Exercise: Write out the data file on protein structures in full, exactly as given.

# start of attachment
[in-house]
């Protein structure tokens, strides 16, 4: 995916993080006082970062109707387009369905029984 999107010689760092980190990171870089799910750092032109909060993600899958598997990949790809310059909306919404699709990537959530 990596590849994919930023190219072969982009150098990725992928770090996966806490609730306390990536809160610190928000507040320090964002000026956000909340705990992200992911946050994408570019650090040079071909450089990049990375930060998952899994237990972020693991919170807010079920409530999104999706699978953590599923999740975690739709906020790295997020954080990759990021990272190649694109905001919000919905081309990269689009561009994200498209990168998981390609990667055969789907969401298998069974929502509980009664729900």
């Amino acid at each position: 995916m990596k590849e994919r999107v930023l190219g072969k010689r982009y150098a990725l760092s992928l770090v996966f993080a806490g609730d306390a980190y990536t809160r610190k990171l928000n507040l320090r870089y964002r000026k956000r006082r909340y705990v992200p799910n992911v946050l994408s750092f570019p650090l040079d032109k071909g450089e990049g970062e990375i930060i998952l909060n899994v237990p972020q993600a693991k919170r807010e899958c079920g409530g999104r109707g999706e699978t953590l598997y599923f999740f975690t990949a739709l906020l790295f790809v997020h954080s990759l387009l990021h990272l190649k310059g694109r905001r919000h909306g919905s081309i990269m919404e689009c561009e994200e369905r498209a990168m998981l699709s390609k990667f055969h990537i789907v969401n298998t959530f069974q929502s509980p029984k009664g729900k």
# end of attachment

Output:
[in-house]
């Protein structure tokens, strides 16, 4: 995916993080006082970062109707387009369905029984 999107010689760092980190990171870089799910750092032109909060993600899958598997990949790809310059909306919404699709990537959530 990596590849994919930023190219072969982009150098990725992928770090996966806490609730306390990536809160610190928000507040320090964002000026956000909340705990992200992911946050994408570019650090040079071909450089990049990375930060998952899994237990972020693991919170807010079920409530999104999706699978953590599923999740975690739709906020790295997020954080990759990021990272190649694109905001919000919905081309990269689009561009994200498209990168998981390609990667055969789907969401298998069974929502509980009664729900």
């Amino acid at each position: 995916m990596k590849e994919r999107v930023l190219g072969k010689r982009y150098a990725l760092s992928l770090v996966f993080a806490g609730d306390a980190y990536t809160r610190k990171l928000n507040l320090r870089y964002r000026k956000r006082r909340y705990v992200p799910n992911v946050l994408s750092f570019p650090l040079d032109k071909g450089e990049g970062e990375i930060i998952l909060n899994v237990p972020q993600a693991k919170r807010e899958c079920g409530g999104r109707g999706e699978t953590l598997y599923f999740f975690t990949a739709l906020l790295f790809v997020h954080s990759l387009l990021h990272l190649k310059g694109r905001r919000h909306g919905s081309i990269m919404e689009c561009e994200e369905r498209a990168m998981l699709s390609k990667f055969h990537i789907v969401n298998t959530f069974q929502s509980p029984k009664g729900k």